A friend had given us several long slabs of wood and they had been sitting around for some time, so I decided to put them to use. We have two laundry machines outside the house, under a roof, but only had a make-shift bench on which to put baskets and other miscellaneous items. It looked pretty bad as it was simply an old slab of wood placed on top of two stacks of wood to prop it up.
The length of the table needed to be about 3 meters, as that was the length between the 3 posts I wanted to bridge (see image). The idea was to get the table up off the ground level to a user-friendly height, and mount it permanently onto the posts. However, the particular slab of wood I had to work with was a piece of sapwood cut from very near bark-side, with both edges still displaying the natural contour of the outer skin of the tree.
But as you may know, the closer the larger surfaces of a piece gets to bark-side, the more prone to warping they are. Imagine taking a 3 meter log and ripping it down its length into straight 3 meter boards of equal thickness. These boards will vary considerably in width due to the circular shape of the log. But the boards closest to the heartwood (widest pieces) will be quartersawn while the rest will be flatsawn.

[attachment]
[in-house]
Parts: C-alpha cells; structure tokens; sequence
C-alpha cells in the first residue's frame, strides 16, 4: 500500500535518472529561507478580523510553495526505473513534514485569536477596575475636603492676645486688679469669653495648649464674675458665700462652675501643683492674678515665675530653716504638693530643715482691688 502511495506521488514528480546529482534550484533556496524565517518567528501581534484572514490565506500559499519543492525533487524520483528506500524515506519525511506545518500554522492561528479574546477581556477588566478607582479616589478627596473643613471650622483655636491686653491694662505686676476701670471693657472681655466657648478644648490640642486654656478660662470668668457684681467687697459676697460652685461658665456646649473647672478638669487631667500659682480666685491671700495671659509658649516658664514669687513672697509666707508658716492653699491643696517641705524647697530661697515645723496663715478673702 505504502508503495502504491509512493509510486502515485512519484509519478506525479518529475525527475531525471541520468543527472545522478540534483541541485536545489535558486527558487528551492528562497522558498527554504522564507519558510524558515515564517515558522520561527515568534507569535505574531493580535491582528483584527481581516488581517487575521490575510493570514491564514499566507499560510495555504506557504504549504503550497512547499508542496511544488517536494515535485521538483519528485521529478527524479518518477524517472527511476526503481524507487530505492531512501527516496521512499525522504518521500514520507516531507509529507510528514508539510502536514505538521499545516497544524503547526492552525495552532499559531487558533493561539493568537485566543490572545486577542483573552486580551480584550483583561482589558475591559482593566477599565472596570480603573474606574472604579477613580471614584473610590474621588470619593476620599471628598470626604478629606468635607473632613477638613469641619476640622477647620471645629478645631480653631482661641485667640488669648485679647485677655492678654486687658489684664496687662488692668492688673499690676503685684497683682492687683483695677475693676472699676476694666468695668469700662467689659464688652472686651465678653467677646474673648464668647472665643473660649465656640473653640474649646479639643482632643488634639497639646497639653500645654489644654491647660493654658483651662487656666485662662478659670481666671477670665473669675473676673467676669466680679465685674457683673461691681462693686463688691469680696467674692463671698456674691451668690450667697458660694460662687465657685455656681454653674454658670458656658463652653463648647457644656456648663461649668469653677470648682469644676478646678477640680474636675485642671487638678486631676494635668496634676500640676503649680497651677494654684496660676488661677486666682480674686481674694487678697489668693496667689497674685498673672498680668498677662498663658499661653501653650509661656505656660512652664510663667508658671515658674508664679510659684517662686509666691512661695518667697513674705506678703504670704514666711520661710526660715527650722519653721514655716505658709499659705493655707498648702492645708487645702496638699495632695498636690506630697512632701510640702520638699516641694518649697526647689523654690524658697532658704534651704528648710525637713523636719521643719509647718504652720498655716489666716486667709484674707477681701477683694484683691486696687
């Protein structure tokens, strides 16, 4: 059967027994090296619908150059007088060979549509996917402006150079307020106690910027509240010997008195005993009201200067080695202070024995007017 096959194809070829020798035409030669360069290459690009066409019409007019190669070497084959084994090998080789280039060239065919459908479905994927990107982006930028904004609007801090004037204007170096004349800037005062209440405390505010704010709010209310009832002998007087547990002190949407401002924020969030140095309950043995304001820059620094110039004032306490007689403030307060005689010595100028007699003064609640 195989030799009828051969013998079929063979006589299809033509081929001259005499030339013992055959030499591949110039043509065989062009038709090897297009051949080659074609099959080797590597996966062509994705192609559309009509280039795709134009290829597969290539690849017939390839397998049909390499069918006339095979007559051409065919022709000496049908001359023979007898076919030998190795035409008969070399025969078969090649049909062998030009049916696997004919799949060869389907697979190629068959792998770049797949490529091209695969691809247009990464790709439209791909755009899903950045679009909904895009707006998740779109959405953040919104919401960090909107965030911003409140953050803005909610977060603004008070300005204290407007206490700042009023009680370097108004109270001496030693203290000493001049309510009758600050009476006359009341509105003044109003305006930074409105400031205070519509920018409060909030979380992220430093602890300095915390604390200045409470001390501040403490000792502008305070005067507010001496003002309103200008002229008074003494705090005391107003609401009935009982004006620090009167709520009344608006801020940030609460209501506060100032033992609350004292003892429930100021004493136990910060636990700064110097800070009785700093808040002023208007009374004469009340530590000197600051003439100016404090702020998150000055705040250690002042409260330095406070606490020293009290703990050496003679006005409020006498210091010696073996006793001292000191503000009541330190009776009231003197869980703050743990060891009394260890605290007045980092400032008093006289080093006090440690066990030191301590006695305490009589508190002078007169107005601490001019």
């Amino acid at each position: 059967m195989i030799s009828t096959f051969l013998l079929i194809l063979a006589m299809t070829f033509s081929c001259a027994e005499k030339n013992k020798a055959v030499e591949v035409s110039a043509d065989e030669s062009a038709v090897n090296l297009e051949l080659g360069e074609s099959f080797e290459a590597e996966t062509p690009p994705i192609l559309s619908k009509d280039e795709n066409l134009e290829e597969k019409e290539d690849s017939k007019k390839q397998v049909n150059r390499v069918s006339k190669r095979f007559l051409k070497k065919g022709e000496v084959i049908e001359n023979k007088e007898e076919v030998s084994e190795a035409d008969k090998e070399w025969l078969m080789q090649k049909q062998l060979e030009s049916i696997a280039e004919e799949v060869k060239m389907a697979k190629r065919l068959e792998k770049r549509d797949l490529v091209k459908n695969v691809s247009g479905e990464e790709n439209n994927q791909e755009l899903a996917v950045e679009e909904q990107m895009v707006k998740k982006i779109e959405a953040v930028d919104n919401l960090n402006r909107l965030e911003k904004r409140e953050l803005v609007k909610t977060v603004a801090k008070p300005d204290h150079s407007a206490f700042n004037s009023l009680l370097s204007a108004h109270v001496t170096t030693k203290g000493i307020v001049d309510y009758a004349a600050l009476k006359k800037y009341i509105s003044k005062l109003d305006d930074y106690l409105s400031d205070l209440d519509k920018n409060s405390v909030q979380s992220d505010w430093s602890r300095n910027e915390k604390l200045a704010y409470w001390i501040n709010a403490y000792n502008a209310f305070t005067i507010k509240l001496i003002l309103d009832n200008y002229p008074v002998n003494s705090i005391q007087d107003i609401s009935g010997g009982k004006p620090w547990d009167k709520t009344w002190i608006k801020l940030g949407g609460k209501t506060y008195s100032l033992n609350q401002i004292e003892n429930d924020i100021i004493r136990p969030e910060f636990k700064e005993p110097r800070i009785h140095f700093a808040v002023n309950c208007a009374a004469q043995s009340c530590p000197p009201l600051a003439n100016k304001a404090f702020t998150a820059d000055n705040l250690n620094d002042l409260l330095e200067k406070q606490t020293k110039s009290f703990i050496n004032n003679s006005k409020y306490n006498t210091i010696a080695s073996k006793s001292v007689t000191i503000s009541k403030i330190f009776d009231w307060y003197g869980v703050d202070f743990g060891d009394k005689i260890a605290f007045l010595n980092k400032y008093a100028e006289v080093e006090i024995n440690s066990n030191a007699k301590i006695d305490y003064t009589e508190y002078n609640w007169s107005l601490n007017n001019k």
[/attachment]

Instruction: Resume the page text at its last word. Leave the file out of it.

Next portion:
You can see from the photos that this particular board did not come from the center but nearer to the edge. This means that I should expect it to be fairly unstable and prone to warping. In fact, it was already cupped considerably on one end, but was tolerable. To prevent it from the possibility of warping further, I stained and sealed it immediately after cutting it down to size and sanding.
I liked the idea of having one natural edge for the front of the table, but I needed the other side to be cut straight as it had to meet the 3 posts. I incorporated the clamp and straight-edge method where you measure the distance between your circular saw’s blade and base plate edge, and clamp a stiff straight-edge that distance from the line on the board where you want to cut. If done properly, this should give you a more or less perfectly straight cut.
I would have preferred for the table to have a bit more depth, but after ripping off one edge, there was only about 30 centimeters left. I used chunks of 2 by 4 with 45 degree angle cuts as brackets. The horizontal 2 by 4s that stretch across the posts under the table top are doubled one over the other because I wanted to support the back end of the table as well as have a place to mount the brackets.
You can also view more photos of the entire project here if you like. Enjoy!